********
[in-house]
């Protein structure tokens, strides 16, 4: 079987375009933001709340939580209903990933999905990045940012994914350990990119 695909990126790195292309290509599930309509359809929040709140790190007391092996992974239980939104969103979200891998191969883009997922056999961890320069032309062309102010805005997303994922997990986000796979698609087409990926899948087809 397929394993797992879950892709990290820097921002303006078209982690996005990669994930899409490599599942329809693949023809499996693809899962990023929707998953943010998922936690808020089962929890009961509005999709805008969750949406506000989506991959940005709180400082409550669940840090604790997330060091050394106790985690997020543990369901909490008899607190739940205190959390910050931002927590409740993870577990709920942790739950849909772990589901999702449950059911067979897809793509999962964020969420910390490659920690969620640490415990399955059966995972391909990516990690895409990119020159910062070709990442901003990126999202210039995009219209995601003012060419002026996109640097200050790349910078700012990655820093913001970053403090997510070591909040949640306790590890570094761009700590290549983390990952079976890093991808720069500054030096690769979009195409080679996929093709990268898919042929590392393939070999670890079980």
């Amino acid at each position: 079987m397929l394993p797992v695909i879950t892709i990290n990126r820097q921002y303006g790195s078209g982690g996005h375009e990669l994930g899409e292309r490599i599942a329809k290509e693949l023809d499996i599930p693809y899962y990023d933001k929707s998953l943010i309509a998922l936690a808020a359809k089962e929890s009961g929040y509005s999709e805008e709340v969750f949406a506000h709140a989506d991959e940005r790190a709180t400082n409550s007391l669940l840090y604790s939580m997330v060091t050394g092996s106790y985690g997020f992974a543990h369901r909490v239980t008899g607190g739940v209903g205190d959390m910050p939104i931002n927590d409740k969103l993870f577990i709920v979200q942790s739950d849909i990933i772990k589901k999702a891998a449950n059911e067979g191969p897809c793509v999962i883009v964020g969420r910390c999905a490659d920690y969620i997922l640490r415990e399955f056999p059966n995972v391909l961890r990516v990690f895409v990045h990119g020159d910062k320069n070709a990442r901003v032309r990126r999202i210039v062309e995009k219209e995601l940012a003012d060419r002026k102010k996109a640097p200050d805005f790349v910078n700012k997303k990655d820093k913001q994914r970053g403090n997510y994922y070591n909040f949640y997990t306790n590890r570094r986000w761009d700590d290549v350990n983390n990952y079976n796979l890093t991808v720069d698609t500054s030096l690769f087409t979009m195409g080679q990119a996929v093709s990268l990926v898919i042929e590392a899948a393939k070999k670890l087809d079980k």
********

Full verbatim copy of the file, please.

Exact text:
[in-house]
């Protein structure tokens, strides 16, 4: 079987375009933001709340939580209903990933999905990045940012994914350990990119 695909990126790195292309290509599930309509359809929040709140790190007391092996992974239980939104969103979200891998191969883009997922056999961890320069032309062309102010805005997303994922997990986000796979698609087409990926899948087809 397929394993797992879950892709990290820097921002303006078209982690996005990669994930899409490599599942329809693949023809499996693809899962990023929707998953943010998922936690808020089962929890009961509005999709805008969750949406506000989506991959940005709180400082409550669940840090604790997330060091050394106790985690997020543990369901909490008899607190739940205190959390910050931002927590409740993870577990709920942790739950849909772990589901999702449950059911067979897809793509999962964020969420910390490659920690969620640490415990399955059966995972391909990516990690895409990119020159910062070709990442901003990126999202210039995009219209995601003012060419002026996109640097200050790349910078700012990655820093913001970053403090997510070591909040949640306790590890570094761009700590290549983390990952079976890093991808720069500054030096690769979009195409080679996929093709990268898919042929590392393939070999670890079980």
């Amino acid at each position: 079987m397929l394993p797992v695909i879950t892709i990290n990126r820097q921002y303006g790195s078209g982690g996005h375009e990669l994930g899409e292309r490599i599942a329809k290509e693949l023809d499996i599930p693809y899962y990023d933001k929707s998953l943010i309509a998922l936690a808020a359809k089962e929890s009961g929040y509005s999709e805008e709340v969750f949406a506000h709140a989506d991959e940005r790190a709180t400082n409550s007391l669940l840090y604790s939580m997330v060091t050394g092996s106790y985690g997020f992974a543990h369901r909490v239980t008899g607190g739940v209903g205190d959390m910050p939104i931002n927590d409740k969103l993870f577990i709920v979200q942790s739950d849909i990933i772990k589901k999702a891998a449950n059911e067979g191969p897809c793509v999962i883009v964020g969420r910390c999905a490659d920690y969620i997922l640490r415990e399955f056999p059966n995972v391909l961890r990516v990690f895409v990045h990119g020159d910062k320069n070709a990442r901003v032309r990126r999202i210039v062309e995009k219209e995601l940012a003012d060419r002026k102010k996109a640097p200050d805005f790349v910078n700012k997303k990655d820093k913001q994914r970053g403090n997510y994922y070591n909040f949640y997990t306790n590890r570094r986000w761009d700590d290549v350990n983390n990952y079976n796979l890093t991808v720069d698609t500054s030096l690769f087409t979009m195409g080679q990119a996929v093709s990268l990926v898919i042929e590392a899948a393939k070999k670890l087809d079980k």